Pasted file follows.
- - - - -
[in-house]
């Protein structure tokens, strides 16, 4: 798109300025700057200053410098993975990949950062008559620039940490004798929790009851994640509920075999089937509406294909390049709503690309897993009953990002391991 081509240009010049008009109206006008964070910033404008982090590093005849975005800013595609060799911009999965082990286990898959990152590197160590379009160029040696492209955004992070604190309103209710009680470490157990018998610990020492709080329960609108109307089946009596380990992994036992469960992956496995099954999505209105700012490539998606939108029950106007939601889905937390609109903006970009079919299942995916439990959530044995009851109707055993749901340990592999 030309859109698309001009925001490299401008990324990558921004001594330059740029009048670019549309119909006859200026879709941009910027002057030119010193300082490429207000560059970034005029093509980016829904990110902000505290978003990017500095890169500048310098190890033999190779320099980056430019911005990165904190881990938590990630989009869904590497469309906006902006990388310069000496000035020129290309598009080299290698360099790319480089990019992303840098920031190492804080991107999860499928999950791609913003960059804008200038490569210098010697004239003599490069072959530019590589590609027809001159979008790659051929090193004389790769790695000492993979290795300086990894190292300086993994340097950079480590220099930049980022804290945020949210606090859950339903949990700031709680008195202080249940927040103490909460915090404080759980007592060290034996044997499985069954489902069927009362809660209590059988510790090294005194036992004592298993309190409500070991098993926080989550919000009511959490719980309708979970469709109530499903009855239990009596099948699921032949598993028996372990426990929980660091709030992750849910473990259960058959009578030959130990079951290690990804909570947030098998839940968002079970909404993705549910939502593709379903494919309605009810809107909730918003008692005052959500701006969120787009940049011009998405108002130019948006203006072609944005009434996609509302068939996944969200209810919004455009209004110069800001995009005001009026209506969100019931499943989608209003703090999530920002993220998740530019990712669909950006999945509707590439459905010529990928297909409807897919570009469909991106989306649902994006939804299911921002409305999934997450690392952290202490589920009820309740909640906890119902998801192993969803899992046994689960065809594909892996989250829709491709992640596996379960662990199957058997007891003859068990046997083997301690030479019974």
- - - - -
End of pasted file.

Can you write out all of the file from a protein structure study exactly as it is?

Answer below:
[in-house]
């Protein structure tokens, strides 16, 4: 798109300025700057200053410098993975990949950062008559620039940490004798929790009851994640509920075999089937509406294909390049709503690309897993009953990002391991 081509240009010049008009109206006008964070910033404008982090590093005849975005800013595609060799911009999965082990286990898959990152590197160590379009160029040696492209955004992070604190309103209710009680470490157990018998610990020492709080329960609108109307089946009596380990992994036992469960992956496995099954999505209105700012490539998606939108029950106007939601889905937390609109903006970009079919299942995916439990959530044995009851109707055993749901340990592999 030309859109698309001009925001490299401008990324990558921004001594330059740029009048670019549309119909006859200026879709941009910027002057030119010193300082490429207000560059970034005029093509980016829904990110902000505290978003990017500095890169500048310098190890033999190779320099980056430019911005990165904190881990938590990630989009869904590497469309906006902006990388310069000496000035020129290309598009080299290698360099790319480089990019992303840098920031190492804080991107999860499928999950791609913003960059804008200038490569210098010697004239003599490069072959530019590589590609027809001159979008790659051929090193004389790769790695000492993979290795300086990894190292300086993994340097950079480590220099930049980022804290945020949210606090859950339903949990700031709680008195202080249940927040103490909460915090404080759980007592060290034996044997499985069954489902069927009362809660209590059988510790090294005194036992004592298993309190409500070991098993926080989550919000009511959490719980309708979970469709109530499903009855239990009596099948699921032949598993028996372990426990929980660091709030992750849910473990259960058959009578030959130990079951290690990804909570947030098998839940968002079970909404993705549910939502593709379903494919309605009810809107909730918003008692005052959500701006969120787009940049011009998405108002130019948006203006072609944005009434996609509302068939996944969200209810919004455009209004110069800001995009005001009026209506969100019931499943989608209003703090999530920002993220998740530019990712669909950006999945509707590439459905010529990928297909409807897919570009469909991106989306649902994006939804299911921002409305999934997450690392952290202490589920009820309740909640906890119902998801192993969803899992046994689960065809594909892996989250829709491709992640596996379960662990199957058997007891003859068990046997083997301690030479019974």